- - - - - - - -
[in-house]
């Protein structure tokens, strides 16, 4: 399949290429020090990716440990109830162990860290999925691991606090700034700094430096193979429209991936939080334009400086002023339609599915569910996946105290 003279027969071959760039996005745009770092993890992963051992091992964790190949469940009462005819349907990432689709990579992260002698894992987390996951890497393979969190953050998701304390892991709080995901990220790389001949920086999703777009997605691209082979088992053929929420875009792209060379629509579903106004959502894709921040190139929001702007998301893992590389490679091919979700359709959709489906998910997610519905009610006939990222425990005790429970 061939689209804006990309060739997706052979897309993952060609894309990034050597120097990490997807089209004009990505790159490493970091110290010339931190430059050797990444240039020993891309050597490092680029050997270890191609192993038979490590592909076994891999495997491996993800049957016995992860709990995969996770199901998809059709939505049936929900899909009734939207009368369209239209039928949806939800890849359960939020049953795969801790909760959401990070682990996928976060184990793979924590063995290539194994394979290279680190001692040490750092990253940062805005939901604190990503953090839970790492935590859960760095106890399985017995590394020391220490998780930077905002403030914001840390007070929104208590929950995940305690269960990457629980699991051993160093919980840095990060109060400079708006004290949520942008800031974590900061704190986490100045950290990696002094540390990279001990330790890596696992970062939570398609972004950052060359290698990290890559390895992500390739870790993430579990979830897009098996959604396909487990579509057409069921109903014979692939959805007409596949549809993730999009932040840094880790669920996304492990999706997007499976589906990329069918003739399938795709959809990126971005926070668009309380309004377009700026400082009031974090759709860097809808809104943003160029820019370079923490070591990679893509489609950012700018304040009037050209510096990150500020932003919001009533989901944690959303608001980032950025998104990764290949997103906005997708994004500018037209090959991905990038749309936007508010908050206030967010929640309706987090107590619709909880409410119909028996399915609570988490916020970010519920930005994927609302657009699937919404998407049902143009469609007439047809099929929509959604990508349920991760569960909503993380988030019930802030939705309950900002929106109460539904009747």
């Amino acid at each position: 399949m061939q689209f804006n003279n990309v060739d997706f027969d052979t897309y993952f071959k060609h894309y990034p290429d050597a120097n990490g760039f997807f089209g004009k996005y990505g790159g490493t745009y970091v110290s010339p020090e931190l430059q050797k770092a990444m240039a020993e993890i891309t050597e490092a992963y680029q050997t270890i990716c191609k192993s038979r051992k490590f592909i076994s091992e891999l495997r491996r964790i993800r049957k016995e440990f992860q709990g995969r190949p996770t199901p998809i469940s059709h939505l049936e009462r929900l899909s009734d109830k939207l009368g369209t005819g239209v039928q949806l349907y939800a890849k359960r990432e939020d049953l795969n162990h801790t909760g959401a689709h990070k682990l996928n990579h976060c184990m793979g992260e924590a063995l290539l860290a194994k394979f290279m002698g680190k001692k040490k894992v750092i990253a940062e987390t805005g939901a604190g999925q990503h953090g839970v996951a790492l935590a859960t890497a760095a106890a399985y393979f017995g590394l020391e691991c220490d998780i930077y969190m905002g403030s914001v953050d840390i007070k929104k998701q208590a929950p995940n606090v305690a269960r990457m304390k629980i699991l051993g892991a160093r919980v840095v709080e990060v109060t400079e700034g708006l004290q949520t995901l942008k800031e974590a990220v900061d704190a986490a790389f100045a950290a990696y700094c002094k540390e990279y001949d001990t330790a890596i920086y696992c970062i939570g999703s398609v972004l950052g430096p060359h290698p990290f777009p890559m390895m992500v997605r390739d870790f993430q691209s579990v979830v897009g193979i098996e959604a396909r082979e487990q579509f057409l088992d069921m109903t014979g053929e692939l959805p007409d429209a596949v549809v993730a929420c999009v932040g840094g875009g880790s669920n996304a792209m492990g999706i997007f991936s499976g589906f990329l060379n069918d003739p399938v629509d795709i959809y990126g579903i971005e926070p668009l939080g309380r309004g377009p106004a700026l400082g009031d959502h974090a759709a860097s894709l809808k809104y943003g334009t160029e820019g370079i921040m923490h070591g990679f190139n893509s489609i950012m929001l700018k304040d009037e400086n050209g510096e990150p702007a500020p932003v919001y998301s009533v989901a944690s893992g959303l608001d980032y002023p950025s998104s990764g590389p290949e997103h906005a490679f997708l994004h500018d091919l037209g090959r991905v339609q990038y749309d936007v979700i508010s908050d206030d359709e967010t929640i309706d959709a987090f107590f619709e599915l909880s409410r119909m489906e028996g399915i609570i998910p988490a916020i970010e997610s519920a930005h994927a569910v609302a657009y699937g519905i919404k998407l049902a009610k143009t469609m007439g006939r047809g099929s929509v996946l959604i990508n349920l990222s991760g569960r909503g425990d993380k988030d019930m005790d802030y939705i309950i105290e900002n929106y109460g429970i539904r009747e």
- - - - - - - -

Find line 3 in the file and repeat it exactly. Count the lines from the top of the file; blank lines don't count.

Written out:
């Amino acid at each position: 399949m061939q689209f804006n003279n990309v060739d997706f027969d052979t897309y993952f071959k060609h894309y990034p290429d050597a120097n990490g760039f997807f089209g004009k996005y990505g790159g490493t745009y970091v110290s010339p020090e931190l430059q050797k770092a990444m240039a020993e993890i891309t050597e490092a992963y680029q050997t270890i990716c191609k192993s038979r051992k490590f592909i076994s091992e891999l495997r491996r964790i993800r049957k016995e440990f992860q709990g995969r190949p996770t199901p998809i469940s059709h939505l049936e009462r929900l899909s009734d109830k939207l009368g369209t005819g239209v039928q949806l349907y939800a890849k359960r990432e939020d049953l795969n162990h801790t909760g959401a689709h990070k682990l996928n990579h976060c184990m793979g992260e924590a063995l290539l860290a194994k394979f290279m002698g680190k001692k040490k894992v750092i990253a940062e987390t805005g939901a604190g999925q990503h953090g839970v996951a790492l935590a859960t890497a760095a106890a399985y393979f017995g590394l020391e691991c220490d998780i930077y969190m905002g403030s914001v953050d840390i007070k929104k998701q208590a929950p995940n606090v305690a269960r990457m304390k629980i699991l051993g892991a160093r919980v840095v709080e990060v109060t400079e700034g708006l004290q949520t995901l942008k800031e974590a990220v900061d704190a986490a790389f100045a950290a990696y700094c002094k540390e990279y001949d001990t330790a890596i920086y696992c970062i939570g999703s398609v972004l950052g430096p060359h290698p990290f777009p890559m390895m992500v997605r390739d870790f993430q691209s579990v979830v897009g193979i098996e959604a396909r082979e487990q579509f057409l088992d069921m109903t014979g053929e692939l959805p007409d429209a596949v549809v993730a929420c999009v932040g840094g875009g880790s669920n996304a792209m492990g999706i997007f991936s499976g589906f990329l060379n069918d003739p399938v629509d795709i959809y990126g579903i971005e926070p668009l939080g309380r309004g377009p106004a700026l400082g009031d959502h974090a759709a860097s894709l809808k809104y943003g334009t160029e820019g370079i921040m923490h070591g990679f190139n893509s489609i950012m929001l700018k304040d009037e400086n050209g510096e990150p702007a500020p932003v919001y998301s009533v989901a944690s893992g959303l608001d980032y002023p950025s998104s990764g590389p290949e997103h906005a490679f997708l994004h500018d091919l037209g090959r991905v339609q990038y749309d936007v979700i508010s908050d206030d359709e967010t929640i309706d959709a987090f107590f619709e599915l909880s409410r119909m489906e028996g399915i609570i998910p988490a916020i970010e997610s519920a930005h994927a569910v609302a657009y699937g519905i919404k998407l049902a009610k143009t469609m007439g006939r047809g099929s929509v996946l959604i990508n349920l990222s991760g569960r909503g425990d993380k988030d019930m005790d802030y939705i309950i105290e900002n929106y109460g429970i539904r009747e």